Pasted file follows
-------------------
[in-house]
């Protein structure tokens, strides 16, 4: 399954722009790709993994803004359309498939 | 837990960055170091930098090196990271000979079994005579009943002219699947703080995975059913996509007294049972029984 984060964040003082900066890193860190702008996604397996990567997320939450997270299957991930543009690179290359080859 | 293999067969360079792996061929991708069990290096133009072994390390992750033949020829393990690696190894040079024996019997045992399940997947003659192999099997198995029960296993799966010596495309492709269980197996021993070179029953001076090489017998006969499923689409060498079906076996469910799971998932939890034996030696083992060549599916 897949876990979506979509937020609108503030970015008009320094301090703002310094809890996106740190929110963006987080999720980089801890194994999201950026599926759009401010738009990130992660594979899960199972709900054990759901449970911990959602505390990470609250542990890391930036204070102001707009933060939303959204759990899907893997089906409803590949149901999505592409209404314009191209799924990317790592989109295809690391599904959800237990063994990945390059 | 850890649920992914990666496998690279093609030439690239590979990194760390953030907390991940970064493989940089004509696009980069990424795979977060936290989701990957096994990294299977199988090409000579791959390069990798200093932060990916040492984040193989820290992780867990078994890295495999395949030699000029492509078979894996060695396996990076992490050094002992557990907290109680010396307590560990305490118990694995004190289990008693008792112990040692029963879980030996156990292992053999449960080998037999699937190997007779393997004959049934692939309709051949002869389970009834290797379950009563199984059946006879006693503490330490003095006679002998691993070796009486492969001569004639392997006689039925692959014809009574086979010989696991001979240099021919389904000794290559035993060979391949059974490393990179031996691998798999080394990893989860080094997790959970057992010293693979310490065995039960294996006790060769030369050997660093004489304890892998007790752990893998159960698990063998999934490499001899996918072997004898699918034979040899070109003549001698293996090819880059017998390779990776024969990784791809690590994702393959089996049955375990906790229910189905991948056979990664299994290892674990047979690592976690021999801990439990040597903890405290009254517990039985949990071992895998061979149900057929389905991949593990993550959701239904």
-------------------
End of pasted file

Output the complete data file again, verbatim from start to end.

[in-house]
């Protein structure tokens, strides 16, 4: 399954722009790709993994803004359309498939 | 837990960055170091930098090196990271000979079994005579009943002219699947703080995975059913996509007294049972029984 984060964040003082900066890193860190702008996604397996990567997320939450997270299957991930543009690179290359080859 | 293999067969360079792996061929991708069990290096133009072994390390992750033949020829393990690696190894040079024996019997045992399940997947003659192999099997198995029960296993799966010596495309492709269980197996021993070179029953001076090489017998006969499923689409060498079906076996469910799971998932939890034996030696083992060549599916 897949876990979506979509937020609108503030970015008009320094301090703002310094809890996106740190929110963006987080999720980089801890194994999201950026599926759009401010738009990130992660594979899960199972709900054990759901449970911990959602505390990470609250542990890391930036204070102001707009933060939303959204759990899907893997089906409803590949149901999505592409209404314009191209799924990317790592989109295809690391599904959800237990063994990945390059 | 850890649920992914990666496998690279093609030439690239590979990194760390953030907390991940970064493989940089004509696009980069990424795979977060936290989701990957096994990294299977199988090409000579791959390069990798200093932060990916040492984040193989820290992780867990078994890295495999395949030699000029492509078979894996060695396996990076992490050094002992557990907290109680010396307590560990305490118990694995004190289990008693008792112990040692029963879980030996156990292992053999449960080998037999699937190997007779393997004959049934692939309709051949002869389970009834290797379950009563199984059946006879006693503490330490003095006679002998691993070796009486492969001569004639392997006689039925692959014809009574086979010989696991001979240099021919389904000794290559035993060979391949059974490393990179031996691998798999080394990893989860080094997790959970057992010293693979310490065995039960294996006790060769030369050997660093004489304890892998007790752990893998159960698990063998999934490499001899996918072997004898699918034979040899070109003549001698293996090819880059017998390779990776024969990784791809690590994702393959089996049955375990906790229910189905991948056979990664299994290892674990047979690592976690021999801990439990040597903890405290009254517990039985949990071992895998061979149900057929389905991949593990993550959701239904």